That Time I Got Violent…

I haven’t written about my early years on the streets for a while, but this story came up last night…

Back in 1999 I was living in a 21 foot trailer in a junk yard in Ballard/Seattle with a bunch of strippers, tweakers, and alcoholics. Now, I’ve never been a violent person, but one night as I was walking in the yard with one of the strippers–who was also pregnant–the Manager of the property suddenly hauled off and decked her out of the blue. She hit the ground hard.

I grabbed him, trying to immobilize his arms from behind. The move didn’t work like I had it in my mind. Maybe it would have worked if he had resisted, but he went all limp and flaccid in my arms, staring at me with dead fish eyes. He wriggled out of my grasp and ran to his room in the warehouse with me hot on his heels. He barely squeezed in the door shutting it hard on my leather clad arm, until I had to pull out and  let the door close. I tried to kick down the door, only to be restrained by the “music producer”/pimp who lived downstairs. I almost kicked him in the balls in frustration, but managed to calm down as four or five people restrained me.

I never did find out what that incident was all about, except that the stripper said he was always peaking at her through a hole in the wall of the shower and she told him to stop (possibly forcefully). She was okay, and continued to live there, but I had to leave shortly after that.

I moved into a four-foot tall nook in the basement of a hippy house off of University Ave.  A year later I ran into the stripper’s boyfriend, and he gave us some bizarre story of her giving birth alone with him in a canyon during a flood while he was tripping on acid. He seemed fuzzy on the whereabouts and status of both his girlfriend and their child.

I’m a really non-violent person, but if you beat a woman in front of me I will fuck you up.

The Myth of the Lesbian Avenger

The most shocking thing about the domestic violence that I witnessed and tried to stop last Saturday was the fact that it happened right in front of Dyke Night at a Lesbian-Owned Club. I guess their main concern was just getting the drama off of their door-step, but still…I’ve always thought that if any woman was abused by a man even near a dyke, she would rise-up, like a Lesbian Avenger and bash him down, not coax the woman into her abuser’s car.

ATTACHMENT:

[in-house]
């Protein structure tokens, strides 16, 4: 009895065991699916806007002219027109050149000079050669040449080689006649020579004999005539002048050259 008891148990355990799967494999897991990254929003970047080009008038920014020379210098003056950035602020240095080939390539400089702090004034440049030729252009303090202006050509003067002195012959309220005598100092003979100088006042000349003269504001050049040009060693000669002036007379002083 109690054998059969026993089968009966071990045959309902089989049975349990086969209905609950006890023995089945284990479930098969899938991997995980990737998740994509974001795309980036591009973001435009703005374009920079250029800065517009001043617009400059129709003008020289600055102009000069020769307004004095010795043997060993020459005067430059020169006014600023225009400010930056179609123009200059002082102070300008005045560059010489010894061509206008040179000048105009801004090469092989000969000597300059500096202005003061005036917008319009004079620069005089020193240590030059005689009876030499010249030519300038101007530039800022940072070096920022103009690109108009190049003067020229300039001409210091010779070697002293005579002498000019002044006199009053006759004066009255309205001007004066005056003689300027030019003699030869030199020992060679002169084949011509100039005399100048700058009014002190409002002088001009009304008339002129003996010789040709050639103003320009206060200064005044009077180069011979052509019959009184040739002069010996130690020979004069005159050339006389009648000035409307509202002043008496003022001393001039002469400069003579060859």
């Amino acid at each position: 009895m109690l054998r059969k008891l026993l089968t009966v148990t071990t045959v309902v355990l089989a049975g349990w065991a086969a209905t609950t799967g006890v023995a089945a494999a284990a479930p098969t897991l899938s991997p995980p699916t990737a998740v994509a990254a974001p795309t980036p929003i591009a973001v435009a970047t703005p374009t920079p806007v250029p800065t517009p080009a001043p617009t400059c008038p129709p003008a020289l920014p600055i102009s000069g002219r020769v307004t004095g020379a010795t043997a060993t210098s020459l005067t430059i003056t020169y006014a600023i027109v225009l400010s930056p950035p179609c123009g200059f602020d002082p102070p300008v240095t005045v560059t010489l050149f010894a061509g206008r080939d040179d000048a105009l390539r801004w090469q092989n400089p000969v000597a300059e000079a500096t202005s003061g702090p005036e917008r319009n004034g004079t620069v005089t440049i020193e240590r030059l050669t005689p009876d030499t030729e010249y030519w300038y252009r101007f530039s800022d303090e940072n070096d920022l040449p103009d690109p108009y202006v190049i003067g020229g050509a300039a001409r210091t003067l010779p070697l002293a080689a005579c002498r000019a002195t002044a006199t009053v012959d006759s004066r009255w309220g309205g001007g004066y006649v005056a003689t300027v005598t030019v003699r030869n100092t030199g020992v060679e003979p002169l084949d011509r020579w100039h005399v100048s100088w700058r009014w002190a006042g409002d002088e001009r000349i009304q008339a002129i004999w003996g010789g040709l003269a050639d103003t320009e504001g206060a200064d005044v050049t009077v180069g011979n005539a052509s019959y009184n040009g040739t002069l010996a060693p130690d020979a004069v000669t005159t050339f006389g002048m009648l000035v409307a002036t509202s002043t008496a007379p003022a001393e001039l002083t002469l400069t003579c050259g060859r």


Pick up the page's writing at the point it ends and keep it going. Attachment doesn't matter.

How did I get this view? When I was a kid my Mom took me NEWMR, a lesbian music festival. For three days I was surrounded by women of every shape and size rock’n to woman-centric folk, rock and jazz. This weekend was the only time that my over-protective mom gave me free range to wander without supervision. When I got too old for the day care, I would roam through the woods and up and down dealers row learning the features of blue lace agate and tigers eye, and being given small presents by indulgent craftswomen.

Every thing there was dyke this, and dyke that. I didn’t learn that dyke was considered an insult until I got an alarmed response on my third grade essay about “What I Did This Summer.” Dykes were cool, butch, amazonian women who wandered around in leopard print scarves and not much else and chased away any men who tried to get in with baseball bats.

As I got older, I learned not to talk about dykes, but my gut feeling that they were cool, strong women who wouldn’t let no woman take no shit persisted. As a pre-teen I watched a bull dyke intercept a punch meant for a guy’s girlfriend in a hotel lobby. I remember thinking; wow, that woman wouldn’t take no shit, was not afraid to step in to stop a man from hitting a woman.

I will never forget, as a teenager, taking the T to an Ani DiFranco concert. My mom was worried about me by myself downtown, but as I washed towards the concert hall in a sea of beautiful strong women, I felt safe.

This time, when the chips were down, and a woman was being abused, the dyke who stopped it (at least temporarily) was me. I should have decked him.

The Bystander

Last weekend I went dancing. I walked into the bar, trying not to feel intimidated by the crushing press of women around me. It was Dyke Night at the Milky Way in JP. I pushed to the small room where women were dancing. Sure, I’d rather dance to funk, or some live rock, but I can get down to the top 40s if that’s what’s on. I danced until I was exhausted, sweat dripping down my back.